|From||"Ashworth, Kirsti" <firstname.lastname@example.org>|
|Date||Mon, 26 Mar 2018 15:33:03 +0000|
PhD studentship: "Evaluating the response of forest ecosystems to future climate and air quality change", Lancaster University, UK
For millennia, humans have looked to forests to provide food, fuel and shelter. Now, in the Anthropocene, we have also come to rely on the world’s forests to remove carbon dioxide from the atmosphere, slowing the rate of climate change. Trees also remove
harmful air pollutants, such as ozone, improving air quality and reducing the impacts on human health. The interactions between the atmosphere and vegetation are complex and fascinating, but remain poorly understood. There are indications that the rate at
which forests cleanse the atmosphere is slowing, suggesting climate and air quality could deteriorate rapidly in the future.
In this project, you will measure rates of photosynthesis and growth together with levels of carbon dioxide and air pollutants in two oak forests with very different growing conditions: the first, near Birmingham, where summers are cool and relatively moist
and air quality is moderate; the second, near Rome, where conditions are hotter and drier, and air quality more variable. Differences in soil water availability at these contrasting sites may affect canopy gas exchange and pollutant removal. Excitingly, the
Birmingham Institute for Forest Research has an area where trees are growing under concentrations of carbon dioxide that we can expect to see in 50 years’ time. This facility provides a unique opportunity to see first-hand how the rate of removal of carbon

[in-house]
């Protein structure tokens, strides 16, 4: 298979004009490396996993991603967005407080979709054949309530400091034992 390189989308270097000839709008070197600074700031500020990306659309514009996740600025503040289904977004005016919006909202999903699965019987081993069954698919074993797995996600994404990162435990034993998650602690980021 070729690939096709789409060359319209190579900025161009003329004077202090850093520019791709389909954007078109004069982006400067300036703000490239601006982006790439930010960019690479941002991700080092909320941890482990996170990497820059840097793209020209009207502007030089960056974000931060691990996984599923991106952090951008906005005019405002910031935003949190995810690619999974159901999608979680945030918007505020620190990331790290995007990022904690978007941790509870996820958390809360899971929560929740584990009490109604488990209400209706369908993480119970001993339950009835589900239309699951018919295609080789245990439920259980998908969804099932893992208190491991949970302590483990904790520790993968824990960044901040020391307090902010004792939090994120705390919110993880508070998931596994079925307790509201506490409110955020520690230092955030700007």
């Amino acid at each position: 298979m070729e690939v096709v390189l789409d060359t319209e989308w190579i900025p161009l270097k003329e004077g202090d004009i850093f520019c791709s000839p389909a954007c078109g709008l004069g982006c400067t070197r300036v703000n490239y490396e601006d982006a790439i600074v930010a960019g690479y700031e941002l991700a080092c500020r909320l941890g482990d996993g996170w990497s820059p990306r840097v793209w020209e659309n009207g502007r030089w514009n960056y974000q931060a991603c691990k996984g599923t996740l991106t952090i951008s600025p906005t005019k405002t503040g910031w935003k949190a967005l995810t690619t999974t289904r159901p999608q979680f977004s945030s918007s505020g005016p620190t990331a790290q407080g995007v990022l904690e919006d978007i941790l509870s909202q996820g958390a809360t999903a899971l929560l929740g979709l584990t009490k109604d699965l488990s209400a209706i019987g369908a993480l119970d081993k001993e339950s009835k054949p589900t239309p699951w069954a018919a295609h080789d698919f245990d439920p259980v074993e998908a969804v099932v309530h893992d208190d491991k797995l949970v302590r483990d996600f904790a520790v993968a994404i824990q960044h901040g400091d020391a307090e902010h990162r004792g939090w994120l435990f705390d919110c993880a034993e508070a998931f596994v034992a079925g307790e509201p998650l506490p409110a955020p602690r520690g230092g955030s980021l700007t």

dioxide and pollutants might change.
You will incorporate these field measurements into a computer model to investigate how the world’s forests will respond to future changes in climate and air quality, and the extent to which we can continue to rely on them.
You should hold a minimum of a UK Honours degree at 2:1 level or equivalent in Biology, Chemistry, Physics, Mathematics, Natural or Environmental Science, or a related discipline. Experience of atmospheric measurements, processing and analysis of field data would be desirable but are not essential as full training and support will be given. Enthusiasm, self-motivation, curiosity and the ability to communicate to a range of audiences would all be distinctly advantageous.
Funding is available to cover UK/EU tuition fees and tax-free stipend. The deadline for applications
is 13th April 2018
with interviews scheduled early to mid-May.
The studentship would commence summer/autumn 2018. Further information about the project and how to apply are available at
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